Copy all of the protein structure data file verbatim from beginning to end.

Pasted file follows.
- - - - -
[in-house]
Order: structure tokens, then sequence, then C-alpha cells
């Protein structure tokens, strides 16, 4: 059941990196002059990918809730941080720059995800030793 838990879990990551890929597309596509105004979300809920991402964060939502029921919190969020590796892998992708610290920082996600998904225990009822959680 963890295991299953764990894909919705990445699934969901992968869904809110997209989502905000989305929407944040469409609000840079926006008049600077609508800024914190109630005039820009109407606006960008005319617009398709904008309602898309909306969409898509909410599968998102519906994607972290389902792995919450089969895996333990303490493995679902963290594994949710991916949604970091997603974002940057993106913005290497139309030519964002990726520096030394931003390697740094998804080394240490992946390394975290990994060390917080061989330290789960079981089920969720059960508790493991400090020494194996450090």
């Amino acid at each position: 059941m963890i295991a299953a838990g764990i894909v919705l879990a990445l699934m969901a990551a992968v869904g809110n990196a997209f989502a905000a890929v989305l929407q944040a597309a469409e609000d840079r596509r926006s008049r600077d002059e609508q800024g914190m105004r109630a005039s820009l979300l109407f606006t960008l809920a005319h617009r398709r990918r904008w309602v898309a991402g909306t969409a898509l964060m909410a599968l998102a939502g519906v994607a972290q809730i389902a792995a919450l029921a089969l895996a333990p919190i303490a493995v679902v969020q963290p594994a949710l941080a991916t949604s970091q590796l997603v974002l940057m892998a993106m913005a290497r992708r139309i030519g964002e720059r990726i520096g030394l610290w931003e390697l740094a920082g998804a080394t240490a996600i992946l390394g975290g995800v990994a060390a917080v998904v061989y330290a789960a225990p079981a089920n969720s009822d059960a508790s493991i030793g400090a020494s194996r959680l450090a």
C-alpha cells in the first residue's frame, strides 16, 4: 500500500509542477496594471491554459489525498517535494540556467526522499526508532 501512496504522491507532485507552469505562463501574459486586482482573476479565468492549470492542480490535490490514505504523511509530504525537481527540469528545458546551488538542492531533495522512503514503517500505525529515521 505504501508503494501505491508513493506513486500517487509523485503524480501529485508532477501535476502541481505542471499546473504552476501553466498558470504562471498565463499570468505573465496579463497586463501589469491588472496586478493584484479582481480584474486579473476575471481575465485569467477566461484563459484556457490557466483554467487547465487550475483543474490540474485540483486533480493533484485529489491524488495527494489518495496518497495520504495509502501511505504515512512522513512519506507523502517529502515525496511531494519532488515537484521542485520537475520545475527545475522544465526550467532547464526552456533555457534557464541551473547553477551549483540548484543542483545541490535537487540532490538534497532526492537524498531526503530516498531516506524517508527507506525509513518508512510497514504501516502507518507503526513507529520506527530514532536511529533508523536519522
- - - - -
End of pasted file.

[in-house]
Order: structure tokens, then sequence, then C-alpha cells
């Protein structure tokens, strides 16, 4: 059941990196002059990918809730941080720059995800030793 838990879990990551890929597309596509105004979300809920991402964060939502029921919190969020590796892998992708610290920082996600998904225990009822959680 963890295991299953764990894909919705990445699934969901992968869904809110997209989502905000989305929407944040469409609000840079926006008049600077609508800024914190109630005039820009109407606006960008005319617009398709904008309602898309909306969409898509909410599968998102519906994607972290389902792995919450089969895996333990303490493995679902963290594994949710991916949604970091997603974002940057993106913005290497139309030519964002990726520096030394931003390697740094998804080394240490992946390394975290990994060390917080061989330290789960079981089920969720059960508790493991400090020494194996450090």
């Amino acid at each position: 059941m963890i295991a299953a838990g764990i894909v919705l879990a990445l699934m969901a990551a992968v869904g809110n990196a997209f989502a905000a890929v989305l929407q944040a597309a469409e609000d840079r596509r926006s008049r600077d002059e609508q800024g914190m105004r109630a005039s820009l979300l109407f606006t960008l809920a005319h617009r398709r990918r904008w309602v898309a991402g909306t969409a898509l964060m909410a599968l998102a939502g519906v994607a972290q809730i389902a792995a919450l029921a089969l895996a333990p919190i303490a493995v679902v969020q963290p594994a949710l941080a991916t949604s970091q590796l997603v974002l940057m892998a993106m913005a290497r992708r139309i030519g964002e720059r990726i520096g030394l610290w931003e390697l740094a920082g998804a080394t240490a996600i992946l390394g975290g995800v990994a060390a917080v998904v061989y330290a789960a225990p079981a089920n969720s009822d059960a508790s493991i030793g400090a020494s194996r959680l450090a």
C-alpha cells in the first residue's frame, strides 16, 4: 500500500509542477496594471491554459489525498517535494540556467526522499526508532 501512496504522491507532485507552469505562463501574459486586482482573476479565468492549470492542480490535490490514505504523511509530504525537481527540469528545458546551488538542492531533495522512503514503517500505525529515521 505504501508503494501505491508513493506513486500517487509523485503524480501529485508532477501535476502541481505542471499546473504552476501553466498558470504562471498565463499570468505573465496579463497586463501589469491588472496586478493584484479582481480584474486579473476575471481575465485569467477566461484563459484556457490557466483554467487547465487550475483543474490540474485540483486533480493533484485529489491524488495527494489518495496518497495520504495509502501511505504515512512522513512519506507523502517529502515525496511531494519532488515537484521542485520537475520545475527545475522544465526550467532547464526552456533555457534557464541551473547553477551549483540548484543542483545541490535537487540532490538534497532526492537524498531526503530516498531516506524517508527507506525509513518508512510497514504501516502507518507503526513507529520506527530514532536511529533508523536519522